I had the pleasure of speaking at the Family Enterprise Xchange Forum last week. The biggest benefit of being a speaker at these events is that – while I was there to share my story – I also got to listen to the experiences of others. The forum was aimed at addressing how to maintain a strong foundation in your family-run business. We heard from a couple of 3rd generation business owners: Paul Higgins of Mother Parkers Tea and James Schlegel Jr. of Schlegel Villages to name a couple. Both talked about their successes and what they felt were the reasons they were able to beat the odds and have a successful family enterprise ready for 4th generation leaders. My takeaways from those discussions are the following: Importance of the employee It was clear from listening to these two that they deeply understand the importance of their employees in the success of their corporations. They see their role as leaders to ensure that the organization is working to support frontline workers and provide them with the resources they need to deliver on their customer’s expectations. Culture that embodies the corporate values Both organizations continue to stress the corporate values that have lasted through the 1st and 2nd generations. They have regular discussions with employees about the corporate values and how they can make those values part of the way each employee handles their responsibilities and interacts with customers. Professional development that drives succession Neither leader gave you the impression that they were satisfied with the status quo. They expressed a healthy interest in seeking more knowledge about their business by witnessing firsthand how their staff handles day to day issues. Armed with this research, they can plan staff development and place future leaders in the right roles so that they are ready to meet the succession needs of the organization. As an HR professional, these all make sense and align with the positioning I take with my clients. Engaged employees deliver superior customer service resulting in increased cash flow through repeat business or referrals. I was fortunate to experience the wisdom of these business leaders. Now, I’d like to ask you: Are you doing the right things to create a culture of engagement with your employee group? Mike Dick Human Resources Visit Osborne-group.com for other Principals’ ideas and opinions on a range of topics. The Osborne Group provides interim executive management, consulting and project support across all sectors and over a broad scope of service...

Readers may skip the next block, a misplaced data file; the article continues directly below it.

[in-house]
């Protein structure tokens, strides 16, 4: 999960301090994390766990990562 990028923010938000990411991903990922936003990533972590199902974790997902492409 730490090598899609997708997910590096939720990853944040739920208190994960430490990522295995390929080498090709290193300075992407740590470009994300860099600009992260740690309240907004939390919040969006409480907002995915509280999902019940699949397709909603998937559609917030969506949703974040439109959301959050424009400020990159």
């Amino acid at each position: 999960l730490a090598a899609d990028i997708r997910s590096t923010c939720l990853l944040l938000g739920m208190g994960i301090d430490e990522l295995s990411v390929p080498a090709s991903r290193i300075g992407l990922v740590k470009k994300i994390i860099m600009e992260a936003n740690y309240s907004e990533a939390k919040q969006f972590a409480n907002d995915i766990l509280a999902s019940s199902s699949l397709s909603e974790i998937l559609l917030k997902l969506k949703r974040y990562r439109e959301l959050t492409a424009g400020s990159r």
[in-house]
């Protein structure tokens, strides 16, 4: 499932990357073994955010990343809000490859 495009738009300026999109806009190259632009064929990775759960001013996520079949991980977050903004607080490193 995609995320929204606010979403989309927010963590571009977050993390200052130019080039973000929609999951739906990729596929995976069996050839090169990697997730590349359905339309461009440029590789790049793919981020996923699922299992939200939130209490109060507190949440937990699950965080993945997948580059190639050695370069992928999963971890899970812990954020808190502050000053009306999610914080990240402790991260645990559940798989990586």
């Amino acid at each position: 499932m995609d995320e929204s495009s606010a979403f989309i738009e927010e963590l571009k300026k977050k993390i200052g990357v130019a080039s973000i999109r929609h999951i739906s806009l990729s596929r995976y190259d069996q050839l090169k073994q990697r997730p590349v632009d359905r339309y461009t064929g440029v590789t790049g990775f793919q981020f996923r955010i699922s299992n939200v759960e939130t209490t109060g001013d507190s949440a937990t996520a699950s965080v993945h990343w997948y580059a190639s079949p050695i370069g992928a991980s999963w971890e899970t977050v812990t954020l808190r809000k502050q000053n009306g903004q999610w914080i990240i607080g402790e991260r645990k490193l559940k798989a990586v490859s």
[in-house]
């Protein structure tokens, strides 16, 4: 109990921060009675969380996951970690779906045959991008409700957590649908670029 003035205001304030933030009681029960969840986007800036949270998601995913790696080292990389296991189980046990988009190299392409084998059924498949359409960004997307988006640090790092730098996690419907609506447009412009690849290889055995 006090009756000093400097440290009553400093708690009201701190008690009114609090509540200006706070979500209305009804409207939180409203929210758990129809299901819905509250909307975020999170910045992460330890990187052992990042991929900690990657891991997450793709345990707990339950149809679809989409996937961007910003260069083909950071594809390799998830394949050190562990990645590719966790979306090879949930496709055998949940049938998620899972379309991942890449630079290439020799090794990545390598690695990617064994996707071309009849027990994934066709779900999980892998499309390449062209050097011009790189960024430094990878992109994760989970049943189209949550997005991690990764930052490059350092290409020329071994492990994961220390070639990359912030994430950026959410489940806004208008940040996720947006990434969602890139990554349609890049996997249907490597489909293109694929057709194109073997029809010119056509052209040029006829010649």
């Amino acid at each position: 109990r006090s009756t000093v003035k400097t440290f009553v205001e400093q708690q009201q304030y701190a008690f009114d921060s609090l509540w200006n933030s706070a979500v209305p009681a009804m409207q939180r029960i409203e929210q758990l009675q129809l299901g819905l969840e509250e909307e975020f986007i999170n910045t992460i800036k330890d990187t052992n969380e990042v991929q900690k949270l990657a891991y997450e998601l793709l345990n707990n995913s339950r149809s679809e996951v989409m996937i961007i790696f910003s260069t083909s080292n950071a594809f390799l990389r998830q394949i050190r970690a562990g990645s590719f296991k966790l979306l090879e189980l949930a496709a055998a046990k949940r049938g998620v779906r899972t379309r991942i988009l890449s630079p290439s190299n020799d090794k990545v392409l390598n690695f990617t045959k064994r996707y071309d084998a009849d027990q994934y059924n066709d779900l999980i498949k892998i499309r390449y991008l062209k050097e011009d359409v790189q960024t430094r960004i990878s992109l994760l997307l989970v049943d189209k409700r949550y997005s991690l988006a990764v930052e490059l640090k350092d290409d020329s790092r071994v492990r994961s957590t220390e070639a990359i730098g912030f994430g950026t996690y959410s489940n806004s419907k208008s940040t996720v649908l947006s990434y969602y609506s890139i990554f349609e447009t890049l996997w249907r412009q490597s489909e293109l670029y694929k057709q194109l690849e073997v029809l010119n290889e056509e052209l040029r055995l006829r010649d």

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RFPs – Do they really make sense today?

Posted by on Nov 9, 2017 in Osborne Insights Blogs | 0 comments

As part of my consulting gig, I’m frequently obligated to participate and to comment on RFP contract value and winnability. As both a consultant and a former multinational supply chain manager, I have a conflicting view of publicly posted RFPs. A strong, well-written RFP that has a detailed set of client requirements and metrics is very valuable to organizations and their procurement staff. Well thought-out competitive responses can form win/win contract agreements. Quality RFPs, however, seem few and far between these last several years. I would estimate 75% of published RFPs in the public sector are poorly organized, specify little in specific scope and contain rushed time requirements reflecting very poor client planning. The provincial government’s recent attempts to use RFPs as instruments to protect agencies and create award transparency, although well intended, have generally failed. Upon reflection, there were always poorly crafted RFPs, so why is this so much more prevalent now? There are a couple of important reasons. Many organizations do not invest in the procurement capacity or supply management function staff and generally, fail to understand its strategic value. Many do not offer the procurement function a supportive or willing internal client to help author and distill the strategic requirements in a concise and clear way. Many of these clients simply write RFP’s around a particular service provider by outlining specific elements that are unique to only one or a few proponents. In these cases it’s very clear that clients simply want their goods and services provided immediately or even worse, to engineer a contract award that meets a sole source wish. So much for organization protection and effective procurement processes! This is a tremendous waste of time for everyone involved in the procurement process. So what do poorly written RFPs look like? One recent hastily constructed RFP included a vague 1-page client requirement embedded in 19 pages of proponent commercial terms and requirements. Other attributes include poor scope relevancy to the type of proposal being posted. What to do about this? As a proponent, I should simply walk in the other direction and ignore the RFP invitation. Garbage in = garbage out. As a former Supply Chain Manager, however, I might invest a little time to do research to see if it’s salvageable. In recent months, I have been walking away from poorly written RFPs to reduce my cost exposure. As a self-critic perhaps my tactics could change though…With the right client, I might be tempted to respond with a letter citing our decision to not reply with a proposal but perhaps even go further with the reason and that this RFP fails to outline clear scope and commercial requirements. Maybe the organization executive (usually...